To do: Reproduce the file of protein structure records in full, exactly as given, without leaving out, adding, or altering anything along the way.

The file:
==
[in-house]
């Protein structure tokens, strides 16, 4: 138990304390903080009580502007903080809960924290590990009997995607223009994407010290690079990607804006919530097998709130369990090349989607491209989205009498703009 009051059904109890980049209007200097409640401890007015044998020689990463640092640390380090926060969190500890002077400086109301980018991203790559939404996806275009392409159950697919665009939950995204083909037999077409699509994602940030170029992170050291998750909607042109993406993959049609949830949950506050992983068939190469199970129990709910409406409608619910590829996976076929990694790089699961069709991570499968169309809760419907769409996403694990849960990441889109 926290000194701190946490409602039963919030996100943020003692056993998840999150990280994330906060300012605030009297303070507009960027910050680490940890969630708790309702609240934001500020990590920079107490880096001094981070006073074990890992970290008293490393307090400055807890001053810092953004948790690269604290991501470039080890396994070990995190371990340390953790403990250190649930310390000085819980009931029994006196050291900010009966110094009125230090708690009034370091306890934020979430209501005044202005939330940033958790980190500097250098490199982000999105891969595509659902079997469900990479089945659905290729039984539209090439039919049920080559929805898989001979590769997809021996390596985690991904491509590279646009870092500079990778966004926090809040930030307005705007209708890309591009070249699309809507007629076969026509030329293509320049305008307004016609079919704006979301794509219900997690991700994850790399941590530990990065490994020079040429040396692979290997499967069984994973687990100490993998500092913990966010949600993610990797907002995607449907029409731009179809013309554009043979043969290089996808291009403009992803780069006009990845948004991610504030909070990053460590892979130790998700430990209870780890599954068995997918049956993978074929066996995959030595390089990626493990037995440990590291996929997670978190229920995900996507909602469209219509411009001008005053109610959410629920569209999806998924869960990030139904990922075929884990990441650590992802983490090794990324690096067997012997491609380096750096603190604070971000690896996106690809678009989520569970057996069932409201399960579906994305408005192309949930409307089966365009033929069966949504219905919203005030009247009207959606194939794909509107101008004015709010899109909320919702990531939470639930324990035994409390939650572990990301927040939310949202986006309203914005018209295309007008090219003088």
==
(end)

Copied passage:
[in-house]
């Protein structure tokens, strides 16, 4: 138990304390903080009580502007903080809960924290590990009997995607223009994407010290690079990607804006919530097998709130369990090349989607491209989205009498703009 009051059904109890980049209007200097409640401890007015044998020689990463640092640390380090926060969190500890002077400086109301980018991203790559939404996806275009392409159950697919665009939950995204083909037999077409699509994602940030170029992170050291998750909607042109993406993959049609949830949950506050992983068939190469199970129990709910409406409608619910590829996976076929990694790089699961069709991570499968169309809760419907769409996403694990849960990441889109 926290000194701190946490409602039963919030996100943020003692056993998840999150990280994330906060300012605030009297303070507009960027910050680490940890969630708790309702609240934001500020990590920079107490880096001094981070006073074990890992970290008293490393307090400055807890001053810092953004948790690269604290991501470039080890396994070990995190371990340390953790403990250190649930310390000085819980009931029994006196050291900010009966110094009125230090708690009034370091306890934020979430209501005044202005939330940033958790980190500097250098490199982000999105891969595509659902079997469900990479089945659905290729039984539209090439039919049920080559929805898989001979590769997809021996390596985690991904491509590279646009870092500079990778966004926090809040930030307005705007209708890309591009070249699309809507007629076969026509030329293509320049305008307004016609079919704006979301794509219900997690991700994850790399941590530990990065490994020079040429040396692979290997499967069984994973687990100490993998500092913990966010949600993610990797907002995607449907029409731009179809013309554009043979043969290089996808291009403009992803780069006009990845948004991610504030909070990053460590892979130790998700430990209870780890599954068995997918049956993978074929066996995959030595390089990626493990037995440990590291996929997670978190229920995900996507909602469209219509411009001008005053109610959410629920569209999806998924869960990030139904990922075929884990990441650590992802983490090794990324690096067997012997491609380096750096603190604070971000690896996106690809678009989520569970057996069932409201399960579906994305408005192309949930409307089966365009033929069966949504219905919203005030009247009207959606194939794909509107101008004015709010899109909320919702990531939470639930324990035994409390939650572990990301927040939310949202986006309203914005018209295309007008090219003088």